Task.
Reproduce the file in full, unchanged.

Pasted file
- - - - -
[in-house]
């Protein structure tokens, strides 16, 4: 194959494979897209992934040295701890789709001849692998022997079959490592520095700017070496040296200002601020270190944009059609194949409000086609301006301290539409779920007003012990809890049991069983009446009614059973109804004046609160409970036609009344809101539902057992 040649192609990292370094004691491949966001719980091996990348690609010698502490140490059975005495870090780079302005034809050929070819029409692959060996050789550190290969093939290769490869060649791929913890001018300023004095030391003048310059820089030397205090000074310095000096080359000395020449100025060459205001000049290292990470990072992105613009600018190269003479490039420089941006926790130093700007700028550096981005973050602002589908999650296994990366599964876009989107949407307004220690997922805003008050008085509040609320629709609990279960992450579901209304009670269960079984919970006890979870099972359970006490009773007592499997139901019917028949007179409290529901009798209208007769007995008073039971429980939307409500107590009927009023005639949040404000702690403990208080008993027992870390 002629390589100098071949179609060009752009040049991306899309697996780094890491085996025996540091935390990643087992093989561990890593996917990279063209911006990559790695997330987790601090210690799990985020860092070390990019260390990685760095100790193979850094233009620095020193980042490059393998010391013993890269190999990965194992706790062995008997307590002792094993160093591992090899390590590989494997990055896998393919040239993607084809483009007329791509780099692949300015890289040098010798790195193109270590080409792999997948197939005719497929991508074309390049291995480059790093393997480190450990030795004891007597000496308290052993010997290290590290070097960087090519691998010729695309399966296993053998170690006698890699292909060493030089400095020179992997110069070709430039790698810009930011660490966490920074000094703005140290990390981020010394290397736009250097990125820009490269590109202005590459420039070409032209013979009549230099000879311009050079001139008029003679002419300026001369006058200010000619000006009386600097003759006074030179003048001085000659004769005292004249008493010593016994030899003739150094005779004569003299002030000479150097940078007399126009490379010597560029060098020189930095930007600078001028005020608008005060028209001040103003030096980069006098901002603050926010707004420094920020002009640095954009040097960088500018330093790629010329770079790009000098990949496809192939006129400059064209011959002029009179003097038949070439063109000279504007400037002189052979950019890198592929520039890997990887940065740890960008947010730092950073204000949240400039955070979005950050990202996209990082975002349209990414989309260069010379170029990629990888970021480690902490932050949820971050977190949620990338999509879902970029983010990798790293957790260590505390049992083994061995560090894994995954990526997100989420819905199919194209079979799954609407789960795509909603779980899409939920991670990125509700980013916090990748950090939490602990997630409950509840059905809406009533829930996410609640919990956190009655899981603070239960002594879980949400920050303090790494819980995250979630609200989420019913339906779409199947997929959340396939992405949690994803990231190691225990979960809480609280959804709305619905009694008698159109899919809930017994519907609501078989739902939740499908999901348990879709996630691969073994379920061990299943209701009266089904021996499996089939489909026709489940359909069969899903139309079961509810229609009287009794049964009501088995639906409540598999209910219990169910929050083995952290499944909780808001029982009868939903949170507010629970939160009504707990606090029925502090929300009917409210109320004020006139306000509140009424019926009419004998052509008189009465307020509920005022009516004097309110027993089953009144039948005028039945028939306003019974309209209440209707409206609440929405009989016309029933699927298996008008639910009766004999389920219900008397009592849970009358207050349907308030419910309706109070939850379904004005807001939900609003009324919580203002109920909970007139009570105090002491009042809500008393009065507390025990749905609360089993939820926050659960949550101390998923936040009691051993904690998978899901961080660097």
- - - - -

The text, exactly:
[in-house]
């Protein structure tokens, strides 16, 4: 194959494979897209992934040295701890789709001849692998022997079959490592520095700017070496040296200002601020270190944009059609194949409000086609301006301290539409779920007003012990809890049991069983009446009614059973109804004046609160409970036609009344809101539902057992 040649192609990292370094004691491949966001719980091996990348690609010698502490140490059975005495870090780079302005034809050929070819029409692959060996050789550190290969093939290769490869060649791929913890001018300023004095030391003048310059820089030397205090000074310095000096080359000395020449100025060459205001000049290292990470990072992105613009600018190269003479490039420089941006926790130093700007700028550096981005973050602002589908999650296994990366599964876009989107949407307004220690997922805003008050008085509040609320629709609990279960992450579901209304009670269960079984919970006890979870099972359970006490009773007592499997139901019917028949007179409290529901009798209208007769007995008073039971429980939307409500107590009927009023005639949040404000702690403990208080008993027992870390 002629390589100098071949179609060009752009040049991306899309697996780094890491085996025996540091935390990643087992093989561990890593996917990279063209911006990559790695997330987790601090210690799990985020860092070390990019260390990685760095100790193979850094233009620095020193980042490059393998010391013993890269190999990965194992706790062995008997307590002792094993160093591992090899390590590989494997990055896998393919040239993607084809483009007329791509780099692949300015890289040098010798790195193109270590080409792999997948197939005719497929991508074309390049291995480059790093393997480190450990030795004891007597000496308290052993010997290290590290070097960087090519691998010729695309399966296993053998170690006698890699292909060493030089400095020179992997110069070709430039790698810009930011660490966490920074000094703005140290990390981020010394290397736009250097990125820009490269590109202005590459420039070409032209013979009549230099000879311009050079001139008029003679002419300026001369006058200010000619000006009386600097003759006074030179003048001085000659004769005292004249008493010593016994030899003739150094005779004569003299002030000479150097940078007399126009490379010597560029060098020189930095930007600078001028005020608008005060028209001040103003030096980069006098901002603050926010707004420094920020002009640095954009040097960088500018330093790629010329770079790009000098990949496809192939006129400059064209011959002029009179003097038949070439063109000279504007400037002189052979950019890198592929520039890997990887940065740890960008947010730092950073204000949240400039955070979005950050990202996209990082975002349209990414989309260069010379170029990629990888970021480690902490932050949820971050977190949620990338999509879902970029983010990798790293957790260590505390049992083994061995560090894994995954990526997100989420819905199919194209079979799954609407789960795509909603779980899409939920991670990125509700980013916090990748950090939490602990997630409950509840059905809406009533829930996410609640919990956190009655899981603070239960002594879980949400920050303090790494819980995250979630609200989420019913339906779409199947997929959340396939992405949690994803990231190691225990979960809480609280959804709305619905009694008698159109899919809930017994519907609501078989739902939740499908999901348990879709996630691969073994379920061990299943209701009266089904021996499996089939489909026709489940359909069969899903139309079961509810229609009287009794049964009501088995639906409540598999209910219990169910929050083995952290499944909780808001029982009868939903949170507010629970939160009504707990606090029925502090929300009917409210109320004020006139306000509140009424019926009419004998052509008189009465307020509920005022009516004097309110027993089953009144039948005028039945028939306003019974309209209440209707409206609440929405009989016309029933699927298996008008639910009766004999389920219900008397009592849970009358207050349907308030419910309706109070939850379904004005807001939900609003009324919580203002109920909970007139009570105090002491009042809500008393009065507390025990749905609360089993939820926050659960949550101390998923936040009691051993904690998978899901961080660097």